A closeup of some of these bones (above) is informative; there’s a lot of stuff going on here. The large bone at the bottom of the photo is (I think) the end of the ulna (one of the forearm bones). The long bone running along the right side of the image is a rib, and I think the rectangular bone immediately to the rib’s left at the bottom is a carpal (a wrist bone, although I’m not sure about that one).
The round bone at the center is a metacarpal seen end-on, and the hourglass-shaped bone partially hidden by it is one of the phalanges (a finger bone). The bone immediately above that, which is also touching the corner of the scale bar, is a plate from the shell of the sea turtle Syllomus.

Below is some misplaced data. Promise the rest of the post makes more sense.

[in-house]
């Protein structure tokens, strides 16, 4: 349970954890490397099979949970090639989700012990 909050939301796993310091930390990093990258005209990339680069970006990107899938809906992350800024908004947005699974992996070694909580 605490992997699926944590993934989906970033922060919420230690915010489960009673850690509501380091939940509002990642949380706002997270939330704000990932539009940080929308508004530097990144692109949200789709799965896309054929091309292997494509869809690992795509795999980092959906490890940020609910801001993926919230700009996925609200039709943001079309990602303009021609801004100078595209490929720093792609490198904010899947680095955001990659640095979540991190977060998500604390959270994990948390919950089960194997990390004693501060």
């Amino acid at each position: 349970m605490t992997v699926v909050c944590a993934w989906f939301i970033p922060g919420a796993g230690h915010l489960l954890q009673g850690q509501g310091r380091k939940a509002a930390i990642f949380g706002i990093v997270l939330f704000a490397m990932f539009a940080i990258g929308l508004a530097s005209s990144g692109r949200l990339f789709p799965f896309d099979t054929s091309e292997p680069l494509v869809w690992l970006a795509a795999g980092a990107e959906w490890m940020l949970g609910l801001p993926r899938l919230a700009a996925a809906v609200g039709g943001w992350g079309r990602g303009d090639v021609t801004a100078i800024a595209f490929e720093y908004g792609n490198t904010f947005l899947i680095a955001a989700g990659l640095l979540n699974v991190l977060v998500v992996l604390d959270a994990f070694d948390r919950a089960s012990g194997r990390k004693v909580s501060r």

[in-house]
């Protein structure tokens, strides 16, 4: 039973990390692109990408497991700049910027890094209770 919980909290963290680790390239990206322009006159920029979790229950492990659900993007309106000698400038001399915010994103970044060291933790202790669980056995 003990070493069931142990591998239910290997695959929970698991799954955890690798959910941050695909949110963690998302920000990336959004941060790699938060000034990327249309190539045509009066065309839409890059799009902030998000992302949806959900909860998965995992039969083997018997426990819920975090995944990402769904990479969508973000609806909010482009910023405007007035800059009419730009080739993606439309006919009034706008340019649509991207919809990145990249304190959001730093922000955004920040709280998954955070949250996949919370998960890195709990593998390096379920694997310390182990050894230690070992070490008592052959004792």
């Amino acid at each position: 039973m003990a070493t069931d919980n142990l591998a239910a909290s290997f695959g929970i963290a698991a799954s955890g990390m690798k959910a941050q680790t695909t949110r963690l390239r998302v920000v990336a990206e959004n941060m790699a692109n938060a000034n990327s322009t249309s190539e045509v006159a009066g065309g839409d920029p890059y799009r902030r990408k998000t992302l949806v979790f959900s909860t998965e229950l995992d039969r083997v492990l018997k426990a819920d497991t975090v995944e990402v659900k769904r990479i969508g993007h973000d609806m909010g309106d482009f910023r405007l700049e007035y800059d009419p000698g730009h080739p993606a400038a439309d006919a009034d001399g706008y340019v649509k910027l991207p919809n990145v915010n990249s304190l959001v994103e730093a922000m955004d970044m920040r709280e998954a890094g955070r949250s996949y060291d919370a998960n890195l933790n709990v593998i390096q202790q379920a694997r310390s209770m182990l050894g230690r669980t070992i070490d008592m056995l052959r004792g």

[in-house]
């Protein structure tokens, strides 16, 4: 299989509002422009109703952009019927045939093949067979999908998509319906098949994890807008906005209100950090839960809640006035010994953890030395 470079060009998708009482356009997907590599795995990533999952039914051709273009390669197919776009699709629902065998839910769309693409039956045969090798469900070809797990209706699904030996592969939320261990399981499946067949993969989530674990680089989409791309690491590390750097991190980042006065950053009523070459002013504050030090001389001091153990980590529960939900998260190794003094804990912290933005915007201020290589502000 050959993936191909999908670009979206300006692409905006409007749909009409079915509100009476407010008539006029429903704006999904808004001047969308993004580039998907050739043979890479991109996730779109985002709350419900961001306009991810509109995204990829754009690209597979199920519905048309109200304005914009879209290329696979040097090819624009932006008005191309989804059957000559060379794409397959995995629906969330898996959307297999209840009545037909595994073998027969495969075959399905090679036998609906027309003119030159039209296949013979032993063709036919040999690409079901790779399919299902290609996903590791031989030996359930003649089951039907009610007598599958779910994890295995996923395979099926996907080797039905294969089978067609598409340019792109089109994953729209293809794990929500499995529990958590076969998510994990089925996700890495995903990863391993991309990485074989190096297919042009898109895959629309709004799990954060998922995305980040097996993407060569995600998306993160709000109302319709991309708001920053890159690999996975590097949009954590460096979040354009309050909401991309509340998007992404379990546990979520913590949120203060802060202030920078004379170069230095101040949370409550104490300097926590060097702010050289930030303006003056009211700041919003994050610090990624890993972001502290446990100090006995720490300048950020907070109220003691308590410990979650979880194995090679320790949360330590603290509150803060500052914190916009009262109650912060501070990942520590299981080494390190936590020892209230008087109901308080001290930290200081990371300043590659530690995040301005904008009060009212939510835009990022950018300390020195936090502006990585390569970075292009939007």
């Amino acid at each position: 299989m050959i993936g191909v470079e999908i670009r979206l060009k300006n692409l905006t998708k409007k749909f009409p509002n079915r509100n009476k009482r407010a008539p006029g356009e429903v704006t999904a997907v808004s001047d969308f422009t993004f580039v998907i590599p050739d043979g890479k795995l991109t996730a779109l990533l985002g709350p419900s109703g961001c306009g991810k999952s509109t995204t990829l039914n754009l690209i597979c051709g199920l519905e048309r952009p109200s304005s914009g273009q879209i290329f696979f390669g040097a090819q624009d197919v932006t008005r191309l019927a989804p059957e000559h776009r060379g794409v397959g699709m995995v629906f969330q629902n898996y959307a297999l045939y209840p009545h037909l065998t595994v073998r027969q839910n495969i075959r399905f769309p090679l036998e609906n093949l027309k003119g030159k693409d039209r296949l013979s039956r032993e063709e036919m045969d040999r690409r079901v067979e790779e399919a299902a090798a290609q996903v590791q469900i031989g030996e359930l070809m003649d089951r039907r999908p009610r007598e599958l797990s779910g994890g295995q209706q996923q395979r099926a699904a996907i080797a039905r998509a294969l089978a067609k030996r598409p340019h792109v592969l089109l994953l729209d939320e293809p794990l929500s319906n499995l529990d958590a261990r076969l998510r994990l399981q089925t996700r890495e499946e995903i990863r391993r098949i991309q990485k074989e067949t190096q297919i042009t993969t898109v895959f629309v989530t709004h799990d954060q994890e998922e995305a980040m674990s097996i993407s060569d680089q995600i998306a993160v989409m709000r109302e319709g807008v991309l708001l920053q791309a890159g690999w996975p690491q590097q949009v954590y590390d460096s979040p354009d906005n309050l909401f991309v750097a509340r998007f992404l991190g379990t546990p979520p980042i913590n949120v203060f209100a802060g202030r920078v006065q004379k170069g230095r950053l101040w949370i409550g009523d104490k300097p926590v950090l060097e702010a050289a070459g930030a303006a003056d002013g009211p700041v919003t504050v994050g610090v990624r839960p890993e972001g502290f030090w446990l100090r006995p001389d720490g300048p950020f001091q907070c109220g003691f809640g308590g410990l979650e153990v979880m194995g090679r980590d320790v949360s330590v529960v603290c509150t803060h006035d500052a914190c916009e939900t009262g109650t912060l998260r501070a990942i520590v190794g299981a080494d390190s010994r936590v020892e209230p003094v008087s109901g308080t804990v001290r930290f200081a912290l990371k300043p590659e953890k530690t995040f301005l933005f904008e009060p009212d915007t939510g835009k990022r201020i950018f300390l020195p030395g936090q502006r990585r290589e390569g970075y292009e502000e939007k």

Making a jacket requires undercutting the fossils, so that the jacket hold the fossils in place when they’re flipped. This can sometimes lead to rather cramped, awkward digging positions:
This is a vertebral epiphysis from a whale. An epiphysis forms each end of the vertebra, and fuses to the vertebral centrum as the whale reaches physical maturity (this epiphysis came from a whale that died before it was fully grown).
This bone is known by the highly technical term “fish thingy”. I’m not actually sure what this is, but we find vast numbers of them at Carmel Church, although this is a particularly large and well-preserved example. The texture of this bone is similar to that of identifiable fish bones at Carmel Church, which is why I think it’s a fish. If there are any ichthyologists reading the blog, please chime in if you can shed any light on this specimen.